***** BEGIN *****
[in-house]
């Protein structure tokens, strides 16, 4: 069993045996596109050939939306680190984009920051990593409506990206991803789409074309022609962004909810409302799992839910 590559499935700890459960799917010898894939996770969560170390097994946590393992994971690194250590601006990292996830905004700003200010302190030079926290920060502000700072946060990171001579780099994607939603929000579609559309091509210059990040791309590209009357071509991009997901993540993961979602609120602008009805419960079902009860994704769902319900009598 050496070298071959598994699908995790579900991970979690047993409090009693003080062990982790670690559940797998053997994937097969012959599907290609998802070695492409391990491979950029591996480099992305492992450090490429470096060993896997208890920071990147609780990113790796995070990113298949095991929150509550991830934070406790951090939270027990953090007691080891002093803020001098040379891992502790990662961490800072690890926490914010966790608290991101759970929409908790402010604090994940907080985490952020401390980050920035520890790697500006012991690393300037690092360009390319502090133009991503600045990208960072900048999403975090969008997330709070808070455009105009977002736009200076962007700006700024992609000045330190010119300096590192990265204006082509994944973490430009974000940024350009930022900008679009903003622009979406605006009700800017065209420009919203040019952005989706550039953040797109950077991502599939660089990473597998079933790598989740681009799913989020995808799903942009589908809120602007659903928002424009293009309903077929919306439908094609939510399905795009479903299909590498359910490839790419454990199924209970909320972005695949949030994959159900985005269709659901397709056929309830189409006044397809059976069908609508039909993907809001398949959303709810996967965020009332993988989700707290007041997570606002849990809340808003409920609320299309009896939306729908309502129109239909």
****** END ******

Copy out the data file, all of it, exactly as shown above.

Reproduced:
[in-house]
């Protein structure tokens, strides 16, 4: 069993045996596109050939939306680190984009920051990593409506990206991803789409074309022609962004909810409302799992839910 590559499935700890459960799917010898894939996770969560170390097994946590393992994971690194250590601006990292996830905004700003200010302190030079926290920060502000700072946060990171001579780099994607939603929000579609559309091509210059990040791309590209009357071509991009997901993540993961979602609120602008009805419960079902009860994704769902319900009598 050496070298071959598994699908995790579900991970979690047993409090009693003080062990982790670690559940797998053997994937097969012959599907290609998802070695492409391990491979950029591996480099992305492992450090490429470096060993896997208890920071990147609780990113790796995070990113298949095991929150509550991830934070406790951090939270027990953090007691080891002093803020001098040379891992502790990662961490800072690890926490914010966790608290991101759970929409908790402010604090994940907080985490952020401390980050920035520890790697500006012991690393300037690092360009390319502090133009991503600045990208960072900048999403975090969008997330709070808070455009105009977002736009200076962007700006700024992609000045330190010119300096590192990265204006082509994944973490430009974000940024350009930022900008679009903003622009979406605006009700800017065209420009919203040019952005989706550039953040797109950077991502599939660089990473597998079933790598989740681009799913989020995808799903942009589908809120602007659903928002424009293009309903077929919306439908094609939510399905795009479903299909590498359910490839790419454990199924209970909320972005695949949030994959159900985005269709659901397709056929309830189409006044397809059976069908609508039909993907809001398949959303709810996967965020009332993988989700707290007041997570606002849990809340808003409920609320299309009896939306729908309502129109239909």